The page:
The new Constitution (inspired from the Belgian one of 1831), which was promulgated in 1866 and was in use until 1923, proclaimed Romania a constitutional monarchy. In the next decade the struggle of the Romanians to achieve full state independence was part of the movements that took place with other peoples in the south-east of Europe - Serbs, Hungarians, Montenegrins, Bulgarians, Albanians - to cut off their last ties to the Ottoman Empire. Within a favourable international framework - in 1875 the Oriental crisis broke out again and the Russo-Turkish war started in April 1877 - Romania declared its full state independence on May 9/21, 1877. The government led by Ion C. Bratianu, in which Mihail Kogalniceanu served as Foreign Minister, decided, upon the Russian request for assistance, to join the Russian forces that were operative in Bulgaria. A Romanian army, under the personal command of Prince Carol I, crossed the Danube and participated in the siege of Pleven; the result was the surrender of the Ottoman army led by Osman Pasha (December 10, 1877).
The independence of Romania, similarly to that Serbia and Montenegro, as well as the union of Dobrudja with Romania were recognised in the Russian-Turkish peace treaty of San Stefano (March 3, 1878). Upon the insistence of the great powers, an international peace Congress was held in Berlin (June-July 1878), which acknowledged and maintained the status that Romania had proclaimed by herself more than a year before; it also re-established, after a long period of Ottoman rule, Romania's rights over Dobrudja, which was re-united to Romania. But at the same time Russia violated the convention signed on April 4, 1877 and forced Romania to cede the Cahul, Bolgrad and Ismail counties of Southern Bassarabia.
On March 14/26, 1881, Romania proclaimed itself a kingdom and Carol I of Hohenzollern-Sigmaringen was crowned King of Romania. After gaining its independence, the Romania state was the place to which the hopeful eyes of all Romanians who lived on the lands still under foreign occupation turned. The Romanians in Bukovina and in Bessarabia were facing a systematic policy of assimilation into the German and Russian worlds, respectively.
Immigration of foreign peoples was directed to their territory. The Romanian enclaves in the Balkan Peninsula had increasing difficulties in opposing the denationalisation tendencies. At the turn of the 20th century, the Romanians were a people with over 12 million inhabitants, of whom almost half lived under foreign occupation.
At the same time in Transylvania, the Romanians suffered the serious consequences of the accord by which the Hungarian state was re-established more than three centuries after its collapse and the dual Austria-Hungary state was created (1867). Transylvania lost the autonomous status it had under Austrian rule and it was incorporated into Hungary. The legislation passed by the government in Budapest, which proclaimed the existence of only one nationality in Hungary - the Magyar one - sought to destroy from the ethno-cultural point of view the other populations, by forcing them to become Hungarian. This subjected the Romanian population, along with other ethnic groups, to heavy ordeals. At that time the National Romanian Party in Transylvania played an important role in asserting the Romanian national identity; the party was reorganised in 1881 and it became the standard bearer in the struggle to achieve recognition of equal rights of the Romanian nation and it the resistance against the denationalisation projects.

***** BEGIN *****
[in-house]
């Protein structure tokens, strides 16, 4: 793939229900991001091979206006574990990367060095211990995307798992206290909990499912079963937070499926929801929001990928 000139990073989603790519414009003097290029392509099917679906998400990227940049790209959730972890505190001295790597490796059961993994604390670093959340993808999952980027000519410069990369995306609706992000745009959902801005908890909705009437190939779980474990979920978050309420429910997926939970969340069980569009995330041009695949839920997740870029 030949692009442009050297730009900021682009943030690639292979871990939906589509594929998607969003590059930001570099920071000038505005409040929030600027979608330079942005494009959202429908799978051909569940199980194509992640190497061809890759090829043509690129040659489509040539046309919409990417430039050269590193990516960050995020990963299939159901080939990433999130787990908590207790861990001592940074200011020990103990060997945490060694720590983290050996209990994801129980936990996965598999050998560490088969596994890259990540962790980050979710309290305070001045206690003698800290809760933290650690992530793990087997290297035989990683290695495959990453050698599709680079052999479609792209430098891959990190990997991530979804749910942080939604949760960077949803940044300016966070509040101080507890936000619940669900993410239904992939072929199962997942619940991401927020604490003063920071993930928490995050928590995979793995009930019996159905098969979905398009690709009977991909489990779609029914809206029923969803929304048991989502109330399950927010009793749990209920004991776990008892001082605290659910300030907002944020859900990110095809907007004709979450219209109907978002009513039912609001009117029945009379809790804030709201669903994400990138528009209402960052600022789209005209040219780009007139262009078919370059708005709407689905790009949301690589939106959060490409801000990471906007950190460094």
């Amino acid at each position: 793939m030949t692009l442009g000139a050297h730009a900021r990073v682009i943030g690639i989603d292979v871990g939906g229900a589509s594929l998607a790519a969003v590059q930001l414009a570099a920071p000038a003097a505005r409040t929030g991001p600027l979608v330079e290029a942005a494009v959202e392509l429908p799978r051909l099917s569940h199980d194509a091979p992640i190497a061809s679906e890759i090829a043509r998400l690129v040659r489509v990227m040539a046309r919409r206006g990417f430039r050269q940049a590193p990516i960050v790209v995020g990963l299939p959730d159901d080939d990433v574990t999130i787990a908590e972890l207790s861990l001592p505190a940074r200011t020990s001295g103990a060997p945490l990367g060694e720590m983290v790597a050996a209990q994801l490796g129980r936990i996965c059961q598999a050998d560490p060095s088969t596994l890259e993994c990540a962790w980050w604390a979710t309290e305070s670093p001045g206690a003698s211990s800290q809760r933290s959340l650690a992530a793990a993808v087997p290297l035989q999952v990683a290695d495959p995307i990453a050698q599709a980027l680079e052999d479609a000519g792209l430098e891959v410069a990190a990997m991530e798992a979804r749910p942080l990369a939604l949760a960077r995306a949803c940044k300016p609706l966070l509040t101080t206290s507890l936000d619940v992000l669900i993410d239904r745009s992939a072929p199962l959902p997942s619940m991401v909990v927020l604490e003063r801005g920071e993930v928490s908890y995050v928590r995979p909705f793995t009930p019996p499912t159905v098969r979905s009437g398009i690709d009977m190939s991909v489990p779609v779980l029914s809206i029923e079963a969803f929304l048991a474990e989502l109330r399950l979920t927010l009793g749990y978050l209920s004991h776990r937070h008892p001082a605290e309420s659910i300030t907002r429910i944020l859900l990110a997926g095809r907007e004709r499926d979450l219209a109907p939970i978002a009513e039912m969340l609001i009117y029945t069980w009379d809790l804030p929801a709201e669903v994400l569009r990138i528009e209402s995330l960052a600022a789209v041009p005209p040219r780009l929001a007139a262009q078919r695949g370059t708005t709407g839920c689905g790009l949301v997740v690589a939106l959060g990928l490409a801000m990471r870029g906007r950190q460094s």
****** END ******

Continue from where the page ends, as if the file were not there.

In 1892 the national struggle of the Romanians reached a climax through the Memorandum Movement. The memorandum was drafted by the leaders of the Romanians in Transylvania, Ion Ratiu, Gheorghe Pop of Basesti, Eugen Brote, Vasile Lucaciu, a.o. and it was sent to Vienna to be submitted to emperor Franz Joseph I; it advised the European public opinion of the Romanians' claims and of the intolerance shown by the government in Budapest regarding the national issue.
The 1878-1914 period was one of stability and progress for Romania. Politics got polarised around two huge parties - the conservative one (Lascar Catargiu, P.P. Carp, Gh. Grigore Cantacuzino, Titu Maiorescu, a.o.) and the liberal one (Ion C. Bratianu, Dimitrie A. Sturdza, Ion I.C. Bratianu, a.o.). They alternatively came to power and this became the characteristic trait of the epoch's politics. The expansionist policy of Russia determined Romania to sign in 1883 a secret alliance treaty with Austria-Hungary, Germany and Italy; the treaty was renewed periodically until World War I.
Roumania was unlike the countries that surrounded her in that she possessed a regular system of party government, a constitutional monarchy resembling in character that of Great Britain more closely than any other European state. The Romanian monarchy compared favorably with the structural instability of other Balkan kingdoms. Between 1866 and 1938, the year when the constitutional monarchy ended, Romania did not experience civil wars. A constitutional monarchy situated on the Black Sea; separated from Hungary by the Carpathian Mountains and the Transylvanian Alps; from Bulgaria by the Danube River; and from Russia by the Pruth River. Capital, Bucharest. Rumania seemed to realize her wildest dreams of national unification, which raised her, in population, area, and natural resources, to the rank of a great power.